Agglomeration effects (might) change the YIMBY calculus
July 15th, 2018
Epistemic status: Pretty sure of the structure of the argument (~80%), not so sure of the valence of the coefficients (~60% that agglomeration does not overwhelm the supply-demand effect).
Epistemic effort: Medium effort. This idea has bounced around my head for almost a year, and over that time I spoke with several friends about it. Then, I had a long conversation in which I formalized it a bit more, at which point I decided to write it down. I then read it over once for minor editing and shared it with one friend to sanity check before publishing.
There's a distinction within the YIMBY cause that's mostly unspoken, but it's important. Two of the key goals the movement aims to address are (1) to lower housing prices and (2) to unlock economic, cultural, and social potential. These are often described in similar ways and are in many cases complementary, but they are not the same.
On one hand, there's a lot of talk about how building more will decrease prices because of the models of basic supply and demand curves from Econ 101. We'll call this goal the affordability objective: let's make housing affordable in key metro areas, both for residents who are already there and for those who'd like to come. Another related but different goal is about how much is lost as a result of locking people out of opportunities in the most productive regions. We'll call this the opportunity objective: let's make it possible for people to to participate in the economic and cultural dynamism in places that they're locked out of right now.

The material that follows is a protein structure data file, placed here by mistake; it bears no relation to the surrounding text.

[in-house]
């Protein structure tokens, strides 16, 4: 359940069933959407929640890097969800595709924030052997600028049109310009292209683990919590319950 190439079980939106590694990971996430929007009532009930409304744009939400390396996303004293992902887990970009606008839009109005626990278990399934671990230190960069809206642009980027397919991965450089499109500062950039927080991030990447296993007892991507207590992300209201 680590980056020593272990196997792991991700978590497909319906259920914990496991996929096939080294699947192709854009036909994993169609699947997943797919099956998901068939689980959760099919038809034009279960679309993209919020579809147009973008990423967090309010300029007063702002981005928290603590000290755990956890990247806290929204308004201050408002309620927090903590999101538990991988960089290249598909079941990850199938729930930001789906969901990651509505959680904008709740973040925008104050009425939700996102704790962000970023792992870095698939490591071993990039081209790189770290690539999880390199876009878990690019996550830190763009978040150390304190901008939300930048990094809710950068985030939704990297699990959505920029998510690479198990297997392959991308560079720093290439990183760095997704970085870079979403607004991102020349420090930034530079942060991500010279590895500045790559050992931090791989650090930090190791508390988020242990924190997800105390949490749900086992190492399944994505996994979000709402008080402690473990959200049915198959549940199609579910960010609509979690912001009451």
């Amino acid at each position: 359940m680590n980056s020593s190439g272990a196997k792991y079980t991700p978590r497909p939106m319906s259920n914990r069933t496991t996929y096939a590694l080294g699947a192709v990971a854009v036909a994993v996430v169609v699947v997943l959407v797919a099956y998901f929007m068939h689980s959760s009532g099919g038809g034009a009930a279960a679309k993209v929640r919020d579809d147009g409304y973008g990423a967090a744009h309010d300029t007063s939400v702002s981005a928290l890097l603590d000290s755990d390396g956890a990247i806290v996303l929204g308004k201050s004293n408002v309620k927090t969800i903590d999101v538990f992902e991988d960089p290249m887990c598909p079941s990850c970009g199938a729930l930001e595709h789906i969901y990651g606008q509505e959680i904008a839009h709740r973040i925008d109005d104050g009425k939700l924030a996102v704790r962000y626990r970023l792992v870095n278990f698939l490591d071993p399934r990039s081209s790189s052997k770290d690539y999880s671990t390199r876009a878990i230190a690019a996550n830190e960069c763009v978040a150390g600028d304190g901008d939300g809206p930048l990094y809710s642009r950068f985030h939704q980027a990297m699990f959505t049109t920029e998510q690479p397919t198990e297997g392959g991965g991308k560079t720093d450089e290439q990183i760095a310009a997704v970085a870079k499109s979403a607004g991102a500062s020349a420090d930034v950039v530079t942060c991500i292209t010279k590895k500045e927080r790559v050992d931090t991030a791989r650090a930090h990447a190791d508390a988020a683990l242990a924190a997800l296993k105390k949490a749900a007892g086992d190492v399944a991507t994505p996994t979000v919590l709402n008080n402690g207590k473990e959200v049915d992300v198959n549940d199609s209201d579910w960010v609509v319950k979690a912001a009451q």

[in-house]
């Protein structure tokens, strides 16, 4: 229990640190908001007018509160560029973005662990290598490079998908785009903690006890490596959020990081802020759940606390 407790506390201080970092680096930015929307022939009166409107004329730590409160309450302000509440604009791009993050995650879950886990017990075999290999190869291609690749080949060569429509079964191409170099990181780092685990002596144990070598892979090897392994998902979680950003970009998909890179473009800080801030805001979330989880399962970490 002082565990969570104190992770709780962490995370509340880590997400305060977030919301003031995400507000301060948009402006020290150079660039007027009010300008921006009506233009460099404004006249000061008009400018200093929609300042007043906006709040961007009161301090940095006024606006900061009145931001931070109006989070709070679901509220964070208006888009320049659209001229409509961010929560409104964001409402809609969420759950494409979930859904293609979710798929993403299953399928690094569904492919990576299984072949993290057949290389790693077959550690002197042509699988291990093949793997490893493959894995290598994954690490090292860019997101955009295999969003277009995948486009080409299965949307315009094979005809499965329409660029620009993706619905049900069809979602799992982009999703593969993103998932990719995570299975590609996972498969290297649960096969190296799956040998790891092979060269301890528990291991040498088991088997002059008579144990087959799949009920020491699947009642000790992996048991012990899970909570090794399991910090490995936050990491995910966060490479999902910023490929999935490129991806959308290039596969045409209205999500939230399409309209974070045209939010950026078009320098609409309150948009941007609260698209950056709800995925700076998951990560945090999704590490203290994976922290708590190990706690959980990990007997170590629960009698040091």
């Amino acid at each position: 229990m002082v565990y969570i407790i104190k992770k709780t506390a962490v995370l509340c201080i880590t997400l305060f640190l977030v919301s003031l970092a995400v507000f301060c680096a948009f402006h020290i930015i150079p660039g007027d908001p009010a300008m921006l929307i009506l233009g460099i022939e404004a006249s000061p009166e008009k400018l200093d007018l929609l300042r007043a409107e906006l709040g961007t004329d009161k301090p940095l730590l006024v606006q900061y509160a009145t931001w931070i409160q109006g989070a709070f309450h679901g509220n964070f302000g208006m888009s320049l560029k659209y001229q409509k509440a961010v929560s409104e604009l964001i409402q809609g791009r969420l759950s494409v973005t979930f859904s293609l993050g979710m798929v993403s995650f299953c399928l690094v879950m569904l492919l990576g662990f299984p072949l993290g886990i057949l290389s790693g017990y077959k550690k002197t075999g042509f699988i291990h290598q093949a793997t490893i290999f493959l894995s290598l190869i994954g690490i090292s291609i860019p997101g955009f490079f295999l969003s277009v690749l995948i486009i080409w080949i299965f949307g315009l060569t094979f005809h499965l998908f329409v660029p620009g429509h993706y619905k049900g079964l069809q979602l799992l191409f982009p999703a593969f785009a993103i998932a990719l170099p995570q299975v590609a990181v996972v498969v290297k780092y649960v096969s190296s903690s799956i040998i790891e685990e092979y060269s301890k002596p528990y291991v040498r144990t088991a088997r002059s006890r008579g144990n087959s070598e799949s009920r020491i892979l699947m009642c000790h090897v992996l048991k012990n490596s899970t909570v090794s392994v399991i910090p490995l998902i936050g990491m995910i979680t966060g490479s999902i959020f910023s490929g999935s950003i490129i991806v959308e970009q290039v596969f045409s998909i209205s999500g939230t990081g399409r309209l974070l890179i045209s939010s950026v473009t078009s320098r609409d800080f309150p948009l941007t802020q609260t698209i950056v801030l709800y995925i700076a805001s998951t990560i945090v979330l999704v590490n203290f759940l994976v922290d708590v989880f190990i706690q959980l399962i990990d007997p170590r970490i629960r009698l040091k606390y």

Most YIMBYs care about both objectives. However they are different, so it's useful to disentangle them and discuss the circumstances in which they might conflict:
- For example, imagine we could know for sure that building more housing in San Francisco would have no effect on its price, and the only effect would be to make it possible for more people to move here. An affordability-focused YIMBY would not be happy with this outcome. In this hypothetical they would not push for more housing. They'd direct their energies towards subsidized housing, rent control, and other measures that would result in a lower price for some segment of the population. Meanwhile, an opportunity-focused YIMBY would continue to push for more housing.
- Now imagine a second scenario in which some policy decision would dramatically lower the cost of living here but not expand the number of units available. The affordability-focused YIMBY would be thrilled, while the opportunity-focused one would remain dissatisfied.
Of course these instances are contrived. The YIMBYs I know care about both affordability and the opportunity, and the consensus is that building more housing will move us towards both goals, so the interests of both factions are aligned. However, implicit in many conversations is a ranking of which is more important, affordability or opportunity. When push comes to shove, which are we fighting for? It's important to understand this distinction and what would cause misalignment if a few assumptions prove to be incorrect.
As simple as supply and demand... right?
The standard YIMBY view is roughly summed up as "the law of supply and demand applies to housing too". The logic goes:
- Zoning and other restrictions on density artificially restrict supply, creating a shortage. (This looks suspiciously like the classic Monopoly Problem graph like the one here on the right... but let's save that for another time...)
- There is greater demand than there is supply, so costs go higher than they otherwise would (sad for those who prioritize affordability), and fewer people than would like can live in that region (sad for those who prioritize opportunity).